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United States v. Sherlock

United States District Court, M.D. Louisiana

January 4, 2018

UNITED STATES OF AMERICA
v.
SEAN SHERLOCK

          RULING

          SHELLY D. DICK, JUDGE

         This matter is before the Court on the Motion to Suppress[1] filed by the Defendant, Sean Sherlock (“Defendant” or “Sherlock”). The United States (“the Government”) has filed an Opposition[2] to this motion. The Court held an evidentiary hearing on this motion on December 5, 2017 and took the matter under advisement.[3] The Court has considered the arguments of the Parties, the testimony and evidence presented at the hearing, and the law as applied to the facts of this case. For the reasons set forth below, the Defendant's motion shall be DENIED.

         I. FACTUAL BACKGROUND[4]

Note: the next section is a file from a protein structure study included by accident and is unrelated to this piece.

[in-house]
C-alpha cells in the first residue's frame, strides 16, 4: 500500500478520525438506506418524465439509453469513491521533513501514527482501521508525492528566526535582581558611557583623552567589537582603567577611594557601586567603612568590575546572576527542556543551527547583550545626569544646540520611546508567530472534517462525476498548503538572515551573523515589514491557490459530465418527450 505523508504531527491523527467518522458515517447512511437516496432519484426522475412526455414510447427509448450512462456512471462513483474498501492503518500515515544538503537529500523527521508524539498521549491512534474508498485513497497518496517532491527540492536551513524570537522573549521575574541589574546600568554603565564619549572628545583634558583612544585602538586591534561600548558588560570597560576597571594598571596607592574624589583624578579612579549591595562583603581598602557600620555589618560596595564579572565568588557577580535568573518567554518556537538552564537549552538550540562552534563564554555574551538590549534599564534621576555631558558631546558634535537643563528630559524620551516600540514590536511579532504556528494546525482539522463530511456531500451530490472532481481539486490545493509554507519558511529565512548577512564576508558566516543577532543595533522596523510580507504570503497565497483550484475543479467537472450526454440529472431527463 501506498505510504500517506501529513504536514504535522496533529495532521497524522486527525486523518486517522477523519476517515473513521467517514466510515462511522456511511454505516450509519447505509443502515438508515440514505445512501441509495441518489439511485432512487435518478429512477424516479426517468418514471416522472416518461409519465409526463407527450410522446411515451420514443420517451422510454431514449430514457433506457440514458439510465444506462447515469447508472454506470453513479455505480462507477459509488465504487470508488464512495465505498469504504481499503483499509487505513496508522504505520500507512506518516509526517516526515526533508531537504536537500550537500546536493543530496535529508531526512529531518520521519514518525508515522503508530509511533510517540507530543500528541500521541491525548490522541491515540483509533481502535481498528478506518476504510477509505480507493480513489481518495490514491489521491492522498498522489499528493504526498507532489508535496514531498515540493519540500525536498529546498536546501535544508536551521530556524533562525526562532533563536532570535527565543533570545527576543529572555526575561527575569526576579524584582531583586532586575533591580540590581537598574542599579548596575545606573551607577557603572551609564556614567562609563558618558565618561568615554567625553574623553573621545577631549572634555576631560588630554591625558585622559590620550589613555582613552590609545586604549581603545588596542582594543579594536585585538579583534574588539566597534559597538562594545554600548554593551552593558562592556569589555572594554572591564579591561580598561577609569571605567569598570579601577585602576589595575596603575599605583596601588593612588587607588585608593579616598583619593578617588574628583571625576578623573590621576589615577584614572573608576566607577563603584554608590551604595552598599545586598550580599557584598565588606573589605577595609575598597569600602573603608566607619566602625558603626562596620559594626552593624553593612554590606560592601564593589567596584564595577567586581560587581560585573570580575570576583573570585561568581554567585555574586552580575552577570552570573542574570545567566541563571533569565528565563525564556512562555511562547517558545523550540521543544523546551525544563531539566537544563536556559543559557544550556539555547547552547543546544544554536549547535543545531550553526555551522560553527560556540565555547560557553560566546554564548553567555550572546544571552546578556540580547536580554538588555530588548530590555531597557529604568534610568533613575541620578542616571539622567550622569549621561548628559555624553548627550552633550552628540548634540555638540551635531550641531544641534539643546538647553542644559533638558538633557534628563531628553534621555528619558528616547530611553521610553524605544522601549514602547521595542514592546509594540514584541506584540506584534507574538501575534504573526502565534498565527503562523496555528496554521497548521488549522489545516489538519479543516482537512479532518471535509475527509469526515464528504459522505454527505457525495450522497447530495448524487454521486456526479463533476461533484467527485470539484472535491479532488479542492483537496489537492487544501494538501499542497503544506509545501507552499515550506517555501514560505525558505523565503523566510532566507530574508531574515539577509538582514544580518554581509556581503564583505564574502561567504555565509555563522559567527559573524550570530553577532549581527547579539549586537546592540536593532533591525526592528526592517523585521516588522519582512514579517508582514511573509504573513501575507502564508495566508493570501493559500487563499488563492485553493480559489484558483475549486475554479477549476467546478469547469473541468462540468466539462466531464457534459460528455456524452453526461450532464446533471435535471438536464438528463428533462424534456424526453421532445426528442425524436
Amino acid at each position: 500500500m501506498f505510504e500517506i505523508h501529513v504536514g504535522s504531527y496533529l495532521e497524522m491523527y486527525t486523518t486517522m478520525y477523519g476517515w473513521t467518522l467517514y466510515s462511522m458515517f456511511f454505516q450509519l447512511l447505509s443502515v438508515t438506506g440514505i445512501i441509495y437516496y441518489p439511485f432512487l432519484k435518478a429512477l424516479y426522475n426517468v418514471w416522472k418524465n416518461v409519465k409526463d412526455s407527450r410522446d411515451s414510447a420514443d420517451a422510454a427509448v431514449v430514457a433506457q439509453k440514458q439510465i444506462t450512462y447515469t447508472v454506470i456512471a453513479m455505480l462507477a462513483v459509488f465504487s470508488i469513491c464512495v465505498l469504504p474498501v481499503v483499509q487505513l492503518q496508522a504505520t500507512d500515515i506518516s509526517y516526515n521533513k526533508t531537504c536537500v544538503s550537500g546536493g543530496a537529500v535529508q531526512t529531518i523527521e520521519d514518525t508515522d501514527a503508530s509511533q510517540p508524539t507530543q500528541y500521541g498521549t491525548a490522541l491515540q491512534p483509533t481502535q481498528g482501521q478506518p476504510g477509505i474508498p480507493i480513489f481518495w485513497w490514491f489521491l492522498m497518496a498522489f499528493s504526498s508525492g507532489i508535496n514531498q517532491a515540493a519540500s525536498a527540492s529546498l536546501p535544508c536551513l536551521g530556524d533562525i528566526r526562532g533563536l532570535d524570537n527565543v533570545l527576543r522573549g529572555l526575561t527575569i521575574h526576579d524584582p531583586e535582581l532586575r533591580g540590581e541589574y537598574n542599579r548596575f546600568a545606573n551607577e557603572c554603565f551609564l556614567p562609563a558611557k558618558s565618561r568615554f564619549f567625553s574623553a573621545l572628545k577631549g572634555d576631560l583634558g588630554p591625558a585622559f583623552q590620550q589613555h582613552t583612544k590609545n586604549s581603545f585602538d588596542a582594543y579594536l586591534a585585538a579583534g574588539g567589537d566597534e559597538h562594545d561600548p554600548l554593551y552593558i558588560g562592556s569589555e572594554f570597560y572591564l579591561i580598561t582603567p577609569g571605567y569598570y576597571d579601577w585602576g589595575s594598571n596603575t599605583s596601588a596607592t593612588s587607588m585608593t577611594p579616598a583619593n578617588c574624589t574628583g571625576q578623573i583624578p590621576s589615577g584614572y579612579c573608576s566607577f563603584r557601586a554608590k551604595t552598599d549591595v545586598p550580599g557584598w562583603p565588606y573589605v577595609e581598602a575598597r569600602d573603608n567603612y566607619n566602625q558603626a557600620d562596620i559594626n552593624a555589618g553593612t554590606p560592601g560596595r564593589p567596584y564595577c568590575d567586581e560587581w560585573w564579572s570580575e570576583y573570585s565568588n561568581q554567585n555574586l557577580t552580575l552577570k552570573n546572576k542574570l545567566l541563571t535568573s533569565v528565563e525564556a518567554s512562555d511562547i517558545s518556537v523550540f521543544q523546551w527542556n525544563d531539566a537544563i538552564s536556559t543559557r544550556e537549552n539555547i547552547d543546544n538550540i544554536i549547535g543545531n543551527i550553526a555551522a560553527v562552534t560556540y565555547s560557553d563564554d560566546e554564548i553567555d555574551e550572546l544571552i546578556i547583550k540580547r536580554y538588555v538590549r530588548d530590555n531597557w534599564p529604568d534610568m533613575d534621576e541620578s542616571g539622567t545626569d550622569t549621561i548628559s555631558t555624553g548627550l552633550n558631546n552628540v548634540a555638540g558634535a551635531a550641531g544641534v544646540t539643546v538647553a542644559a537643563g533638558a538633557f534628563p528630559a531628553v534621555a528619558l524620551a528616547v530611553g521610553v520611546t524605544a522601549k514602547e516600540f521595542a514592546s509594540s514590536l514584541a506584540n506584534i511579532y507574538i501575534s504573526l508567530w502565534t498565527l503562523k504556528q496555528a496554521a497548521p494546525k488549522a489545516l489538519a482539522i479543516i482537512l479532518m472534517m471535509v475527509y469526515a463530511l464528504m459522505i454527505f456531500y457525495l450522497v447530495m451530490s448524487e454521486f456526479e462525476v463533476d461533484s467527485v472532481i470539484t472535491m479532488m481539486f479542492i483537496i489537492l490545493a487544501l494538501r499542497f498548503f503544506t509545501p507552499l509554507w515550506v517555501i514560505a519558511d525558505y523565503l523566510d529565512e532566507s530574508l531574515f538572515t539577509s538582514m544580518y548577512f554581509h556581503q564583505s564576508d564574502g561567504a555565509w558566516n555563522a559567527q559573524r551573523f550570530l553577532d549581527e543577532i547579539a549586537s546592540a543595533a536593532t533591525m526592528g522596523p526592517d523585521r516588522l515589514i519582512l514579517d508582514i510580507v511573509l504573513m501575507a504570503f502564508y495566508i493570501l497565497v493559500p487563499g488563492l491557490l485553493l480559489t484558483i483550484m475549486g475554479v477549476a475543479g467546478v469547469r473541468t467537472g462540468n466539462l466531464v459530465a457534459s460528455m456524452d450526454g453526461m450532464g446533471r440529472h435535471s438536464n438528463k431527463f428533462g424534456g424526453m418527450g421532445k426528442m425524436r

On November 16, 2016, Special Agent Randall Gohn, Sr. (“Agent Gohn”) of the Louisiana Department of Justice, applied to the 23rd JDC, Parish of Ascension, for a search warrant to search a residence in Gonzales, LA, for evidence of child pornography offenses.[5] The warrant application contained the following facts. In September of 2016, special agents of the Attorney General's Cyber Crime Unit were investigating peer-to-peer (P2P) file sharing networks used by child pornography offenders to trade child pornography.[6] The investigation involved automated searching of P2P networks for file names indicative of child pornography.[7] Investigators received information from an automated search that, on September 20, 2016, the computer associated with a particular IP address had/possessed several files available for download that had file names indicative of child pornography.[8] Those files included the following: